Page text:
Technology Summary

Turbine-Integrated Hydrofoil or Turbofoil®

Integrated Power Technology Corporation™ Renewable Energy Portfolio, Turbofoil® Off Shore Energy Production

   One type of mobile structure patented, continuation patent pending, and trademarked in the United States with pending patents in Japan is called the Turbine-Integrated Hydrofoil, or “Turbofoil®”. Offshore wind resources offer burgeoning opportunities but face regulatory delays, installation and maintenance difficulty, susceptibility to damage from severe weather, and aesthetic objections. By utilizing wind prediction and tracking technologies; and through its novel exploitation of wind and hydropower resources in a concurrent energy extraction and delivery process, the Turbofoil® will expedite installation and facilitate maintenance, eliminate regulatory and aesthetic objections, diminish the environmental impact compared to typical offshore wind farms while attaining a positive net energy earlier upon implementation, and uniquely prosper from severe weather conditions.

    While many patents exist for harnessing energy from pneumatic and hydraulic sources, relatively few have considered a mobile structure to facilitate delivery of energy and maintenance and servicing of the structure. For instance, existing offshore energy systems obviously do not adequately address delivery of energy considering their distance from the shore, the actual distribution center. These structures also impede maritime traffic and present maintenance difficulties especially in severe weather conditions.

Integrated Power Technology Corporation™ Renewable Energy Portfolio, Turbofoil® Off Shore Energy Production

    Another limitation of prior art overcome by the Turbofoil® is that the density of water is approximately seven hundred seventy four times greater than air and thus a wind turbine must occupy an area seven hundred seventy four times greater than a hydrokinetic turbine in order to yield equivalent power given equal velocity of the motive fluids. Because total power output is cubically proportional to motive fluid velocity in a turbine, any turbine will capture twice more power for motive fluid velocity improvement of only twenty six percent. For instance, within the range of typical wind turbines, one’s capacity factor doubles merely by capturing energy in 9 m/s winds compared to 7 m/s winds. In equal velocity motive fluids, because water is about seven hundred seventy four times denser than air near 0° Celsius, the designer attains a substantially smaller system form-factor and therefore lower materials cost for equivalent energy yields by utilizing water to move the turbine and high altitude winds to pull the turbine through the sea. A Turbofoil® equipped vessel configured with a parasail to exploit consistent high altitude winds of substantial force but lower turbulence in stable conditions yields the highest capacity factor. Thus, utilizing weather prediction and tracking to enhance the capacity factor and eliminating the cost of deep water cabling more than compensates for the cost of energy storage inefficiency.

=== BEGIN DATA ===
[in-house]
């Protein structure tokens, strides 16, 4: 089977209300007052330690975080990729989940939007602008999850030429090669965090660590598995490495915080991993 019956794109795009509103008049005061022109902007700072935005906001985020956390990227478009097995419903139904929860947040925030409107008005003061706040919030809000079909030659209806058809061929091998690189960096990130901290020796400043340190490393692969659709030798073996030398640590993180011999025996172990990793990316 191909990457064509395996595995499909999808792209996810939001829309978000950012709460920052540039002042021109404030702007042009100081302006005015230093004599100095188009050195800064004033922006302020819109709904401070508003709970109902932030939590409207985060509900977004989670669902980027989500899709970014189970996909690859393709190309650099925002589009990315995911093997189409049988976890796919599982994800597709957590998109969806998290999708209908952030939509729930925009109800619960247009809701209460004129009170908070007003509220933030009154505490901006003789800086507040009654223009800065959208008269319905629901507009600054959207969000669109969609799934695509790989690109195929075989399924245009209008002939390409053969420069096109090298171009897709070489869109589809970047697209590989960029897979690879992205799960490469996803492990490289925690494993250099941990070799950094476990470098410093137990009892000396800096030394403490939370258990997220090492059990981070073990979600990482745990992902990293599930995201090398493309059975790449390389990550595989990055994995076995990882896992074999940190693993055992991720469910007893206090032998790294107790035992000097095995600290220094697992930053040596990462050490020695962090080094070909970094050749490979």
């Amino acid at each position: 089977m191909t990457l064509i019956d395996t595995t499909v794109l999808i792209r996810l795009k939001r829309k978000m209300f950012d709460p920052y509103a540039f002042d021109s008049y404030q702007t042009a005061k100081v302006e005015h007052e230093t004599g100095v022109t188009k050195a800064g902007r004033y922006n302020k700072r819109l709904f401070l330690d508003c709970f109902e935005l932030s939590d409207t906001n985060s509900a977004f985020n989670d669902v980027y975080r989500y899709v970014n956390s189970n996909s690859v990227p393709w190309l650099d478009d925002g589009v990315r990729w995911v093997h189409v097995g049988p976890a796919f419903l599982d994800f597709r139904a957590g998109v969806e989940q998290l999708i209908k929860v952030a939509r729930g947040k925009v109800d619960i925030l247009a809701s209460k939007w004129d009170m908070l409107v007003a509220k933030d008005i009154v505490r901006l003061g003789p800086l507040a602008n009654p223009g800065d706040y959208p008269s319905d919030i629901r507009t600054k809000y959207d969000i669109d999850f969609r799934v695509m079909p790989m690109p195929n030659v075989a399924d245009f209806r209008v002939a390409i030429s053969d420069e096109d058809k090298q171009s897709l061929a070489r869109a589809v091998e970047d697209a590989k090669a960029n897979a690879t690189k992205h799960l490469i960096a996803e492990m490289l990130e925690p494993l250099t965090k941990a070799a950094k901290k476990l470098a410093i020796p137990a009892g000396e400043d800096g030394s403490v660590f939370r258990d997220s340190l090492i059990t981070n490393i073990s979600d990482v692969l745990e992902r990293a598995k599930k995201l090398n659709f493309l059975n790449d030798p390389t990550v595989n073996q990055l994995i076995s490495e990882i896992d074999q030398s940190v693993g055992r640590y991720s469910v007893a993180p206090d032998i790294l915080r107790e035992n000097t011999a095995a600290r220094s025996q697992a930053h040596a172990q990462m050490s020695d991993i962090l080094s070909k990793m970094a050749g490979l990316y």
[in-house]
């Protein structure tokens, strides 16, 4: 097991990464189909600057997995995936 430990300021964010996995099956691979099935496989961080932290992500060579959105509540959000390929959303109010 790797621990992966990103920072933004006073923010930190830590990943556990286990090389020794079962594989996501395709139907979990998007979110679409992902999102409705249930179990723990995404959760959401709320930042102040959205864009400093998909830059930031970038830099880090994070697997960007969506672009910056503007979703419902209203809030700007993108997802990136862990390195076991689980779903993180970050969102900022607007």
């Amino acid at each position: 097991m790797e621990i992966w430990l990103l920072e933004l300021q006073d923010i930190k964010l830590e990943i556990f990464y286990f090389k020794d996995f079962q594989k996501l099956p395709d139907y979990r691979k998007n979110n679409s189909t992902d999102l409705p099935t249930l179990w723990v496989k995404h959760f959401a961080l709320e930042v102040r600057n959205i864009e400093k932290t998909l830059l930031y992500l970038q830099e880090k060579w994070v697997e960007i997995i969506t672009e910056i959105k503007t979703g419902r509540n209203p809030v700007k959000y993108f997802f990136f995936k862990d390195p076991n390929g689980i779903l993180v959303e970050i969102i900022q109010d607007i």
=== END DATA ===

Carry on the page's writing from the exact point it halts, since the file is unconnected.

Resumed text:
Existing structures utilizing hydrokinetic turbines yield power limited by the velocity of the motive fluid converted from wave motion alone. In contrast, a sailing vessel of limited drag may achieve velocities greater than the wind velocity thus illustrating one way in which the Turbofoil® optimally uses the advantages of combining hydraulic and pneumatic mediums. Even fewer of today’s offshore systems so far have addressed the need to reduce drag caused by the mobile structure while engaged in the motive fluid. As the hydrofoil design provides lift to an energy extracting sailing vessel, some seawater passes through the gate of the turbine along the foremost edge of the hydrofoil thereby generating DC for hydrogen electrolysis or charging batteries. Also integrated within the hydrofoil exists a hydrogen electrolyzer whereby the motive fluid for the turbine is also the electrolyte for the generation of hydrogen, as well as the coolant for the electrolyzer electrodes.

   Integrated remote control simultaneously optimizing the reduction of drag, the combined exploitation of hydraulic and pneumatic energy mediums, delivery of renewable energy to a central distribution location that controls the apparatus based on wind speed probability data, and the integration into a singular mobile combined generation and delivery system with means to optimally respond in a controlled manner to changes in velocities of the media exemplify the novelty and substantial competitive advantages of the Turbofoil®.

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